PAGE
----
“This is another reason why you should raise your voice in protest against Pastor Enoch Adeboye’s planned tour of the Pacific in November. We need to end witch hunting around the globe. Witch persecution ended in Europe and most parts of the western world centuries ago. But this violent campaign continues in many regions of the world mainly due to the activities of some Christian churches, pastors and other religious actors. To stop witch hunting, witch-hunters must be check mated and stopped. Witch finding initiatives must be nipped in the bud. Witch hunting movements must be exposed. Witchcraft claims must be challenged and critically examined. Any scheme to export witch hunting goods and services to other countries and regions must be opposed.
By protesting this evangelical tour, you will be drawing attention to a process that is likely to compound efforts to eradicate witch hunts in the Pacific region.
Witch hunting is a problem in Africa and among Africans. Witch hunting is also a cultural scourge that is ravaging many countries and communities in the Pacific region. Recently cases of witch hunting in Papua New Guinea-one of the countries Adeboye is visiting-attracted worldwide outrage and condemnation. The people of Papua New Guinea and other countries in the region would not want to have another spiritual movement that will add or compound this problem. They do not need an evangelical group that will revive or re-ignite these savage beliefs and practices. The people of the Pacific region would not want any pastor or church to export or extend a Christian-Pentecostal-coated African witch hunt to the region. The pacific brand of sorcery is bad enough.
Witchcraft beliefs pre-date Christianity in Africa, African people have been engaging in witchcraft accusations and witch findings before Christian missionaries arrived the shores of the region. Christian missionaries condemned witch beliefs and practices and coerced Africans to abandon the pagan beliefs and embraced the Christian faith. Witchcraft entrepreneurship has been the business of witch doctors, not Christian clerics and churches. But today things have changed. Witch finding is now the business of Christian clerics and churches, particularly Pentecostal charismatic churches. Evangelical pastors, like Enoch Adeboye, are the modern day African witch doctors. They bind, ‘cleanse’ and cast away the demonic spirit of witchcraft.
Many African priests and pastors have, in the quest for spiritual relevance, material wealth and prosperity, competition for members appropriated the roles of witch doctors and turned their churches into witch hunting spiritual movements. They have made witch finding and deliverance part of their spiritual business and industry. Pastor Enoch Adeboye is a stakeholder in this business. He is one of the clerical gladiators in the imaginary warfare of witchcraft and sorcery in Africa. Adeboye is a witch believing pastor, and his church- the Redeemed Christian Church of God- is a witch delivering spiritual movement.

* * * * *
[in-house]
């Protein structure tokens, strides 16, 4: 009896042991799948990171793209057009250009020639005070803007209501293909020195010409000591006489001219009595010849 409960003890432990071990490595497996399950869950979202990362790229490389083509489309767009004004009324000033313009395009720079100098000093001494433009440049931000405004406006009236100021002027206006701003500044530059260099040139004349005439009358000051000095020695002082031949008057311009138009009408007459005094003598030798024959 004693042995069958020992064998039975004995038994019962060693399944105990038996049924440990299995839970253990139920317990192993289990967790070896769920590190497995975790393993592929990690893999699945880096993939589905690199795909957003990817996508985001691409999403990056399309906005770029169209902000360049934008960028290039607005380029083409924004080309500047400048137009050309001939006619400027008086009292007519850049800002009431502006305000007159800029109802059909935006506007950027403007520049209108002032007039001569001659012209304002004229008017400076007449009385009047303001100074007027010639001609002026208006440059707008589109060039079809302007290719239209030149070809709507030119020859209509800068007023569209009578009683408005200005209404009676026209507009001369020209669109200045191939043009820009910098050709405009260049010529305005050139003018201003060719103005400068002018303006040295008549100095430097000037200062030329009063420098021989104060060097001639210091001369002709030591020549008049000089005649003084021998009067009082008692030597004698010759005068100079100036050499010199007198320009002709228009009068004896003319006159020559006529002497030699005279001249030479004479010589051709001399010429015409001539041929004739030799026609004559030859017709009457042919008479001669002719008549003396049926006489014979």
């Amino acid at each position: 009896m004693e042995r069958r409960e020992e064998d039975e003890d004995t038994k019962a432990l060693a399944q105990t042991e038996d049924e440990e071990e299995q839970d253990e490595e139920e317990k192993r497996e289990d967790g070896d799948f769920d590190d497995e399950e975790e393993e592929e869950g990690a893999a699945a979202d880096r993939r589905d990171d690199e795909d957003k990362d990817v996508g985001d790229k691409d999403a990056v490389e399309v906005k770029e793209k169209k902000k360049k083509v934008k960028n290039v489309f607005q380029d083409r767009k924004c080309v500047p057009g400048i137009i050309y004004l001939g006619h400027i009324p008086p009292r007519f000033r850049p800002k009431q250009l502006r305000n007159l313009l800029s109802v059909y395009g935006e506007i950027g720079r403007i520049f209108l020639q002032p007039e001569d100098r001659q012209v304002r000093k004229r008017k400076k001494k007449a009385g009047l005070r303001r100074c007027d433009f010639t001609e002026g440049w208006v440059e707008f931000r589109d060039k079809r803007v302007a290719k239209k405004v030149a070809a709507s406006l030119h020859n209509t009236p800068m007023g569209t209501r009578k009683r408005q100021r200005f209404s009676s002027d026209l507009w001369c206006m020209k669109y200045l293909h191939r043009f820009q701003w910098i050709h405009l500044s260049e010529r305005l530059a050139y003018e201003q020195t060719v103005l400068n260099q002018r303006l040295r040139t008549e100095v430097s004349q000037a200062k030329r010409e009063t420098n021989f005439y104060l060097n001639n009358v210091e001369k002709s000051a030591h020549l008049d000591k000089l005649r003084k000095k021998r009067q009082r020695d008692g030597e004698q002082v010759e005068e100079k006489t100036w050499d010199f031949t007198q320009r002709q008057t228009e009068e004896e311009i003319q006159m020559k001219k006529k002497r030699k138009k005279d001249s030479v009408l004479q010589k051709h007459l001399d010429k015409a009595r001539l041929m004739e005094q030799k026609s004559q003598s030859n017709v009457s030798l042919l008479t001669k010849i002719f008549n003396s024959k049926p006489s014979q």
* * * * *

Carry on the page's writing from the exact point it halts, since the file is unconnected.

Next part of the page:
Adeboye devotes his sermons to denouncing the witches and wizards in the families and communities. He organizes ministrations and gives prophecies against witchcraft and other imaginary diabolical agents threatening the lives and estate of the church members. Pastor Adeboye delivers sermons proclaiming God’s superiority over all witches, occultist and diabolical agents in the communities.
These sermons are literally misguided and inciteful. They are evangelical propaganda crafted to poison family and social relations. Adeboye’s sermons contain gospel narratives that reinforce witchcraft mentality and enchantment in the minds of the people. The activities of Pastor Adeboye and his Redeemed Christian Church of God instil witchcraft fears and anxieties. Their evangelism nourishes witchcraft suspicions and insinuations. Adeboye’s ministry recharges witchcraft images and imaginaries, and spreads witch frenzy, panic and hysteria. His sermons drive church members to attribute their problems to evil spirits or to evil magic and machinations of enemies within the families and communities.
Is this the brand of evangelism Pastor Adeboye wants to extend to the Pacific region? If Nigerians have allowed themselves to be manipulated and exploited by this virulent form of evangelism, does Adeboye and his church members think that other parts of the world will condone it?
The evangelical charade of the Redeemed Christian Church of God should not be taken to other countries. It has no place in an enlightened society. But those who decide- for some reasons- to take this virulent form of Pentecostal Christianity and spiritual abracadabra to more civilized countries should be ready to face ridicule, protests or prosecution.”
A number of people and community groups, similarly concerned about Adeboye’s views and his evangelical tour of Australia, have got together and set up an on-line petition to try and halt the tour.